Arena confident Galaxy can adjust to Toronto conditions
TORONTO – It may not be life-or-death, but it’s not too far removed.
The way the calendar worked out, the LA Galaxy’s first competitive match of 2012 will be of the utmost significance. They face Toronto FC in the first of their two-leg CONCACAF Champions League quarterfinal series at Rogers Centre on Wednesday (10 pm ET, Fox Soccer).
“It’s very important, no question about it,” Galaxy coach Bruce Arena told reporters on Sunday. “How else can you describe it? Do the math – there are two games, the result in game one is a big factor as you approach Game 2.”
The Galaxy’s last Champions League match was a win-or-else predicament, and they did well to survive, beating Motagua of Honduras by 1-0 in Central America to win Group A and reach this stage. Their other two road contests – at Morelia and Alajuelense – also posed their own challenges, whether it was a hostile environment, a strong opposing team, dodgy surfaces or a combination of the three.
Toronto supporters likely won’t hurl obscenity-laced tirades at Galaxy players from mere feet away, but there will be better than 45,000 red clad fans on hand. And the Canadian side will pose some challenges as well.
“The biggest issues we have is one, their team and two, getting acclimated to these conditions – playing on turf, playing on a narrow surface,” Arena said. “Then going to the game Wednesday with a good understanding of the things we need to do to win the game.”
TFC did not reach the MLS Cup Playoffs a year ago, but improved as the season went on. The club seemed destined for, at best, a third-place finish in their CCL group but prevailed over FC Dallas and Tauro FC to nab a spot in the quarterfinals.
Unlike other offseasons, Toronto enjoyed a bit of stability and bring back a side full of players who are familiar with one another.
“They’re a year older which helps everybody,” Arena said. “Same combination of players up top, pretty much the same back line. The biggest addition is the kid [Luis] Silva from [UC] Santa Barbara. He's been in an attacking midfield role and, from what we hear, he’s had a good preseason.”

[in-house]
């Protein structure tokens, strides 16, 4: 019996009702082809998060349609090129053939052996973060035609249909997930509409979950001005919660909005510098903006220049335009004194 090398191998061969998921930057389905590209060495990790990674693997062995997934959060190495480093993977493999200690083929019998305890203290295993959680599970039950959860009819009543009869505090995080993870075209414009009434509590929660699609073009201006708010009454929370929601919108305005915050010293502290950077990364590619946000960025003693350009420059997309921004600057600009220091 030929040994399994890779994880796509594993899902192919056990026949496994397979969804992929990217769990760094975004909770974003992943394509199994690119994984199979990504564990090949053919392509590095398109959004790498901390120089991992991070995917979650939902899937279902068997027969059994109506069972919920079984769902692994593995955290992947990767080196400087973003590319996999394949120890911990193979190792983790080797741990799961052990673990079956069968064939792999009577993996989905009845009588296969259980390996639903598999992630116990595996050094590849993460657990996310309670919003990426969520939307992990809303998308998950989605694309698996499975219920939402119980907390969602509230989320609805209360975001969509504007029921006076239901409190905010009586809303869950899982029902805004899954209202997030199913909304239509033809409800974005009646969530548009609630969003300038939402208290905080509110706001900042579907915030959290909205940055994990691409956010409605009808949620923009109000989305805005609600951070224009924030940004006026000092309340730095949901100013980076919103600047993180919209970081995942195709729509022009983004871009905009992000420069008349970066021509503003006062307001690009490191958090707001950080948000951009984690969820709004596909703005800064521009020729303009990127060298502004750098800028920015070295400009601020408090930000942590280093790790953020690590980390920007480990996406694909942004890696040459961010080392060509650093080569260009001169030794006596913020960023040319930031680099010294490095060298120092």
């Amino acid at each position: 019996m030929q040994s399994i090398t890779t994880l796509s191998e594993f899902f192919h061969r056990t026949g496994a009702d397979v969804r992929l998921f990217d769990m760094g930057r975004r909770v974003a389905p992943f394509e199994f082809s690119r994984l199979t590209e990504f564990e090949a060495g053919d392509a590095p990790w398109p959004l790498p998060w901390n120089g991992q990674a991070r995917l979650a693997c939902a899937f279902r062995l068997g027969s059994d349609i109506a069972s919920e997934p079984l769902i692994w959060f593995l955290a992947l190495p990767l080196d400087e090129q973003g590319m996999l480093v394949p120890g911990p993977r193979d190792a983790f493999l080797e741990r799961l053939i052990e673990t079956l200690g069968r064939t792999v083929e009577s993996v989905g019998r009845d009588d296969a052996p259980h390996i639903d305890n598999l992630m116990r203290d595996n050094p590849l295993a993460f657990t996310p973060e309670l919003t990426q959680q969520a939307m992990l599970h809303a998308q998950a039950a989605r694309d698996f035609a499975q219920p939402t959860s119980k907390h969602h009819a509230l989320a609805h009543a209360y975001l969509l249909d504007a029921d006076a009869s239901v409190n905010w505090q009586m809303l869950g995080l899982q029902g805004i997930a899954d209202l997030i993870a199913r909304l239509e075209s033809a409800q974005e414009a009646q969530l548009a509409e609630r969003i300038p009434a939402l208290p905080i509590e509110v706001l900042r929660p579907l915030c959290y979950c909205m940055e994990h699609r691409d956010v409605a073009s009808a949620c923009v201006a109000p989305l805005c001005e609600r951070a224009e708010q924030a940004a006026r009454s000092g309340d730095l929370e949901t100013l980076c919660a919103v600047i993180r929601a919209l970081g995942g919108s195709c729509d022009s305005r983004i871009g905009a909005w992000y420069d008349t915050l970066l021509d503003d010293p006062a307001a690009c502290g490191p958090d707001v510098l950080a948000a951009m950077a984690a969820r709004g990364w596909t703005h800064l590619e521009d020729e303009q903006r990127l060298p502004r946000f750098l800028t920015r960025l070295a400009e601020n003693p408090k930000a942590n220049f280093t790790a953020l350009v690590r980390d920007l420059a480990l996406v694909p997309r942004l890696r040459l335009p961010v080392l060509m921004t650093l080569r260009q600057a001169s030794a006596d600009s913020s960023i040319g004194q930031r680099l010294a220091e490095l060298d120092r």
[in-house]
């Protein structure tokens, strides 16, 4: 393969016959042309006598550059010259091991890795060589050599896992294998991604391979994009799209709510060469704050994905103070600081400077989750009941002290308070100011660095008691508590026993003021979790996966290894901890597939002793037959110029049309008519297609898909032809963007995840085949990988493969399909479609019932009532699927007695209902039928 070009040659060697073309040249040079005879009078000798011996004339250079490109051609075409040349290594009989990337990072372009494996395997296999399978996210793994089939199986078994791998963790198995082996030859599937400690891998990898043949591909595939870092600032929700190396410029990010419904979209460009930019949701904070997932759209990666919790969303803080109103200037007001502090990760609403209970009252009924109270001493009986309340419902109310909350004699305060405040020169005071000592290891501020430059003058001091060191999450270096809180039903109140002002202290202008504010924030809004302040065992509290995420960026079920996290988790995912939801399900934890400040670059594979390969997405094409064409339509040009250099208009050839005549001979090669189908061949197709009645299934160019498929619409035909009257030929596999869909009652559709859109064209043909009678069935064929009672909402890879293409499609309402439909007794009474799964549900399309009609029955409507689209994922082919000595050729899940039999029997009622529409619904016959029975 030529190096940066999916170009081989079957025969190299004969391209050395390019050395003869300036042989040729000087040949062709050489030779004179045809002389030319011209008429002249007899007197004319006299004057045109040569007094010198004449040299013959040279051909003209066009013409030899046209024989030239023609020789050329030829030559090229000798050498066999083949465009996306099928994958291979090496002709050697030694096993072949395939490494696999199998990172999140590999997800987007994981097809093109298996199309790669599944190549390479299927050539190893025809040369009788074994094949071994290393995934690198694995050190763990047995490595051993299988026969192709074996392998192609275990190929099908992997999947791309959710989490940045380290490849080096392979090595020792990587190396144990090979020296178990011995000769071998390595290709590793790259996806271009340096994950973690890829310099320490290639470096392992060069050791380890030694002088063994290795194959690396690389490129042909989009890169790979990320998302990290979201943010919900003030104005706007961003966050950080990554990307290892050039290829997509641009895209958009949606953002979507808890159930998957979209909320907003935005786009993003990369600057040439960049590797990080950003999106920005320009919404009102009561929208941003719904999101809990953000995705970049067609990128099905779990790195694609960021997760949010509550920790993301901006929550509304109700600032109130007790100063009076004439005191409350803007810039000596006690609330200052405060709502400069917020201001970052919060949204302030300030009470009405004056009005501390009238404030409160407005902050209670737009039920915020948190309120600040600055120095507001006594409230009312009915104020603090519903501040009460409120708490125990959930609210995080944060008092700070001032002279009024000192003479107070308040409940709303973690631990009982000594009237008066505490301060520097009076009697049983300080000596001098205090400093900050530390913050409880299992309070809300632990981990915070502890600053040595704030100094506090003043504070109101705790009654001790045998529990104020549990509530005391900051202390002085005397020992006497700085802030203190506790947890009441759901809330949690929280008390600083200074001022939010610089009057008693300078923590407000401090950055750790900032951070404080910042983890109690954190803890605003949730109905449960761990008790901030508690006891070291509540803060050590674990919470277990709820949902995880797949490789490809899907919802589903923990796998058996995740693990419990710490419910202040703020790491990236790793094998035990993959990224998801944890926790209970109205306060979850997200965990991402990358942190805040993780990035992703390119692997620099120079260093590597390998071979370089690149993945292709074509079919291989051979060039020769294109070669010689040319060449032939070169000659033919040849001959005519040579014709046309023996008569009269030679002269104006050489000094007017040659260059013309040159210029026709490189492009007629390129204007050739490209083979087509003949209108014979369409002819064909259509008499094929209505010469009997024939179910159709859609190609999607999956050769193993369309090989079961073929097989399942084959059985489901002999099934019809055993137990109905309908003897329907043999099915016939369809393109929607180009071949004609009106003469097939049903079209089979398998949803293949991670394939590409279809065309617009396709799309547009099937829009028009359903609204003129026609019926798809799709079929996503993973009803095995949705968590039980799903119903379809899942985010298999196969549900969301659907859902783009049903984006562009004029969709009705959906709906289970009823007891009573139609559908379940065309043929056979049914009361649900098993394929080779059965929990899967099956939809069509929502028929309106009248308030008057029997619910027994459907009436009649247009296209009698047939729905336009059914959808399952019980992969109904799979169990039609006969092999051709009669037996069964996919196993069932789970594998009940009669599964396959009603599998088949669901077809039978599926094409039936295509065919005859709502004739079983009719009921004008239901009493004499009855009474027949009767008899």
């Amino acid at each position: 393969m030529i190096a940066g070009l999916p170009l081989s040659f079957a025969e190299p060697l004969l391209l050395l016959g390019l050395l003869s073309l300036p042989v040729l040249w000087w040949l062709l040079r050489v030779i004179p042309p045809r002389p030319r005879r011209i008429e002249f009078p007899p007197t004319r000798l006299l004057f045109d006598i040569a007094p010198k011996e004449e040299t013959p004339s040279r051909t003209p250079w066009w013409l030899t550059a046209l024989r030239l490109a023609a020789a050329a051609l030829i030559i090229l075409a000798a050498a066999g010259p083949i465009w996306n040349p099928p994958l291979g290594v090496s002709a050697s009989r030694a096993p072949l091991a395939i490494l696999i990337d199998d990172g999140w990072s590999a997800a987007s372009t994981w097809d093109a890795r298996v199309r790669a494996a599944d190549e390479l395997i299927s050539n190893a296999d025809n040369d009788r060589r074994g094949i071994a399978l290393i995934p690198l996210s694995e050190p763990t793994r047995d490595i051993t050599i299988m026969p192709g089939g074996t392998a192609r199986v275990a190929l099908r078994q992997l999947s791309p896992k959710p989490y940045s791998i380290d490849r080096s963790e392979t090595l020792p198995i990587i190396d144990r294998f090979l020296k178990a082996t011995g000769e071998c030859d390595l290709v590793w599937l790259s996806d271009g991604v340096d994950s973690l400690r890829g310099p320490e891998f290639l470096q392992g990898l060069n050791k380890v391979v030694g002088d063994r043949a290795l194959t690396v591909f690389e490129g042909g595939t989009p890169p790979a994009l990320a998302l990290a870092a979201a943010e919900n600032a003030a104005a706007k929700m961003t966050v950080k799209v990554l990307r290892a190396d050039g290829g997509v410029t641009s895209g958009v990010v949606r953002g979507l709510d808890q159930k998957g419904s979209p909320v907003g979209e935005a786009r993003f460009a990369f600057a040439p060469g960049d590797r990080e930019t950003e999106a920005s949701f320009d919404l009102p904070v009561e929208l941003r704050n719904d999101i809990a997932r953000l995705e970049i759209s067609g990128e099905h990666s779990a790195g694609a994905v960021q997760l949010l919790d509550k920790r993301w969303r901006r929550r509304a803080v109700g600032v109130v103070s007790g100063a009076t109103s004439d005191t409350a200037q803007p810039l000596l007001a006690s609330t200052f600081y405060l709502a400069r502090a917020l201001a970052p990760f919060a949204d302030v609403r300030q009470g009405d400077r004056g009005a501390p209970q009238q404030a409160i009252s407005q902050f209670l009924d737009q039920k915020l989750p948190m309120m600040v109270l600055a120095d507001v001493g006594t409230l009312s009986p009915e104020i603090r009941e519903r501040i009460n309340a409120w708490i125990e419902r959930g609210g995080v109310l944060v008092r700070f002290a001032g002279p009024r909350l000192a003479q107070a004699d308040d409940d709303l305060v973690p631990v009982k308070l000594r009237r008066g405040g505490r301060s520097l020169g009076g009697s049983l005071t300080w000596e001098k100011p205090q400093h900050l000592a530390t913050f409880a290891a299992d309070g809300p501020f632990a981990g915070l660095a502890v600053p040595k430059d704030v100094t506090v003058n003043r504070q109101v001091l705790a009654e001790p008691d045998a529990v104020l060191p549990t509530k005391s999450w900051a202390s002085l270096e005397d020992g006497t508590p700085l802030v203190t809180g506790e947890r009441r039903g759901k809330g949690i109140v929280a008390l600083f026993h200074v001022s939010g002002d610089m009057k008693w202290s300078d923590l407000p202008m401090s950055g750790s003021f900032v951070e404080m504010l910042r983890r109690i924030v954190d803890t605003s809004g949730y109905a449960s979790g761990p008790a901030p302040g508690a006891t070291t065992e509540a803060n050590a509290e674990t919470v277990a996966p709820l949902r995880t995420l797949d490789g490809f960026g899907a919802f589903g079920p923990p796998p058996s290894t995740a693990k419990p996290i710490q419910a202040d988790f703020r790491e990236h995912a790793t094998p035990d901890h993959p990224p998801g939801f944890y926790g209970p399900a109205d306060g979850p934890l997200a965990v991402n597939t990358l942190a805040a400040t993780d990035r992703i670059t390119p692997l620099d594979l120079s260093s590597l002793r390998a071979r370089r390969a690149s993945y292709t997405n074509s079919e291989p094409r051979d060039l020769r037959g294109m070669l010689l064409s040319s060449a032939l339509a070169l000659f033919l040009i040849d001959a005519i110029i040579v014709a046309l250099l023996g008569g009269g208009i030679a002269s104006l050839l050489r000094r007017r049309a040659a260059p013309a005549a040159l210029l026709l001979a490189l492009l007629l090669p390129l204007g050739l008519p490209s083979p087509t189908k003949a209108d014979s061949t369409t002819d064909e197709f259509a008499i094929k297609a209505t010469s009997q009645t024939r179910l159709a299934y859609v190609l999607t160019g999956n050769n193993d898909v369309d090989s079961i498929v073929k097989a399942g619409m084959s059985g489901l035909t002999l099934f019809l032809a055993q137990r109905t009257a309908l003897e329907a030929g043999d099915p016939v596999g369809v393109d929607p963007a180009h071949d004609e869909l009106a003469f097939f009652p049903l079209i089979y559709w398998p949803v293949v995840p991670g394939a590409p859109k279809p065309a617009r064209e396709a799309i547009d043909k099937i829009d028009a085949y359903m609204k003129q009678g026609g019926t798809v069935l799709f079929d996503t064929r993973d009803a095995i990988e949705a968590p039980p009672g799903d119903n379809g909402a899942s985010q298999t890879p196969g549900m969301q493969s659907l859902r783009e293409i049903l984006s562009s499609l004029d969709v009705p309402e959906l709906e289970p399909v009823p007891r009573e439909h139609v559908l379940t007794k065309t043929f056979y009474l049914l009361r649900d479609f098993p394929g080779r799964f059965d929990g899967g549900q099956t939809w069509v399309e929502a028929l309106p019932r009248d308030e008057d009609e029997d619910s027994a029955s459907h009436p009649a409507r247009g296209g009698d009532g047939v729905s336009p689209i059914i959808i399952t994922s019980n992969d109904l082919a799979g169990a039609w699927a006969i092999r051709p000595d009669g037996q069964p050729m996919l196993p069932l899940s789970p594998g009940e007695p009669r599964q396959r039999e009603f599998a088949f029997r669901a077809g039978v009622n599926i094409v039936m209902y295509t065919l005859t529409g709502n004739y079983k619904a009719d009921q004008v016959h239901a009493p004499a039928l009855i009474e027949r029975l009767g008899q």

To try and gauge how the match may go, it might seem reasonable to look at how preseason went for each respective side. However, that approach won’t go far.
“Anyone that reads anything into preseason is misguided,” Arena said, putting an end to that line of speculation.
The team the Galaxy will send out onto the Rogers Centre field will, for instance, likely not have played together at all in the preseason – or ever for that matter, if Robbie Keane and Edson Buddle start together up top.
Instead of trying to build something, Arena said the preseason approach was simple.
“For us, it was about looking at players and finalizing our roster, which we did over the weekend," he said. "This preseason, we did not worry ourselves silly about the results as much as we wanted to give players the minutes they needed. We wanted to evaluate players who were trying to earn spots on the roster,” he said. “That’s the truth of that.”
Because the Galaxy have much of the same squad back from the side that won the Supporters’ Shield and MLS Cup a year ago, the team didn't need much work in getting familiar with one another.
“It’s important to have that core back together again,” Arena said. “They have enough experience that they should be able to go into Toronto and deal with the conditions and the challenge.”
Luis Bueno covers the LA Galaxy for MLSsoccer.com and can be reached by e-mail at firstname.lastname@example.org
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